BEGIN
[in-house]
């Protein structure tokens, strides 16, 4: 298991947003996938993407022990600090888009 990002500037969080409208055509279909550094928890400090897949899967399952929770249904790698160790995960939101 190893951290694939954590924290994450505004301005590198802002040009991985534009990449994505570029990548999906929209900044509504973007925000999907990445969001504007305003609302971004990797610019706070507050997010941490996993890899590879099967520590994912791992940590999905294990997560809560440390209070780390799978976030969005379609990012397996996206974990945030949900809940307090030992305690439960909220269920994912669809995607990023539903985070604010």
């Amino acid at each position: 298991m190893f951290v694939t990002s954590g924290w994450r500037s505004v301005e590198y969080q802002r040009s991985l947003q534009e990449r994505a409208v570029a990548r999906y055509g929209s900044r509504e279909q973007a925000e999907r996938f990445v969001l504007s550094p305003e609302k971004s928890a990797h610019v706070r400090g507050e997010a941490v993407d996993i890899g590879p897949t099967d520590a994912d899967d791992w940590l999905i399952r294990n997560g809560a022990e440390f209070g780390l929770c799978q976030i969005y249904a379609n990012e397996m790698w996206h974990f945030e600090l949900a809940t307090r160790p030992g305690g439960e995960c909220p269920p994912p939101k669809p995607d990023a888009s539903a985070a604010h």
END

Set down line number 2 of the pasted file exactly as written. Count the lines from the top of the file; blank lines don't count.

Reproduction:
């Protein structure tokens, strides 16, 4: 298991947003996938993407022990600090888009 990002500037969080409208055509279909550094928890400090897949899967399952929770249904790698160790995960939101 190893951290694939954590924290994450505004301005590198802002040009991985534009990449994505570029990548999906929209900044509504973007925000999907990445969001504007305003609302971004990797610019706070507050997010941490996993890899590879099967520590994912791992940590999905294990997560809560440390209070780390799978976030969005379609990012397996996206974990945030949900809940307090030992305690439960909220269920994912669809995607990023539903985070604010």